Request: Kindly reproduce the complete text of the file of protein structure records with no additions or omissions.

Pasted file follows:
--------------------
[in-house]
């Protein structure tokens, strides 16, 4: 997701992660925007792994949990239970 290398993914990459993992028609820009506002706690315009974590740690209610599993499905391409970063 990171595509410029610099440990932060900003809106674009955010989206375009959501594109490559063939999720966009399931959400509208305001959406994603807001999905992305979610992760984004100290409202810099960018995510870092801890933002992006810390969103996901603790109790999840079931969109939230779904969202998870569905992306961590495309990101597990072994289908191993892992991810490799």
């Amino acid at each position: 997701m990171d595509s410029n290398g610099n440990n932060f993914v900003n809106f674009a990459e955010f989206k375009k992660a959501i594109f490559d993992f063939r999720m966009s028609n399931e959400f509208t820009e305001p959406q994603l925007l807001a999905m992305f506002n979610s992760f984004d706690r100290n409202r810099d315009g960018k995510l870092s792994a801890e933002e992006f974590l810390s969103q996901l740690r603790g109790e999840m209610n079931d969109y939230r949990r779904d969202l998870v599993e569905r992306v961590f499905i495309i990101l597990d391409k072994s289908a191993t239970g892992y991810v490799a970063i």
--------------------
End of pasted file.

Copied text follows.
[in-house]
């Protein structure tokens, strides 16, 4: 997701992660925007792994949990239970 290398993914990459993992028609820009506002706690315009974590740690209610599993499905391409970063 990171595509410029610099440990932060900003809106674009955010989206375009959501594109490559063939999720966009399931959400509208305001959406994603807001999905992305979610992760984004100290409202810099960018995510870092801890933002992006810390969103996901603790109790999840079931969109939230779904969202998870569905992306961590495309990101597990072994289908191993892992991810490799």
């Amino acid at each position: 997701m990171d595509s410029n290398g610099n440990n932060f993914v900003n809106f674009a990459e955010f989206k375009k992660a959501i594109f490559d993992f063939r999720m966009s028609n399931e959400f509208t820009e305001p959406q994603l925007l807001a999905m992305f506002n979610s992760f984004d706690r100290n409202r810099d315009g960018k995510l870092s792994a801890e933002e992006f974590l810390s969103q996901l740690r603790g109790e999840m209610n079931d969109y939230r949990r779904d969202l998870v599993e569905r992306v961590f499905i495309i990101l597990d391409k072994s289908a191993t239970g892992y991810v490799a970063i």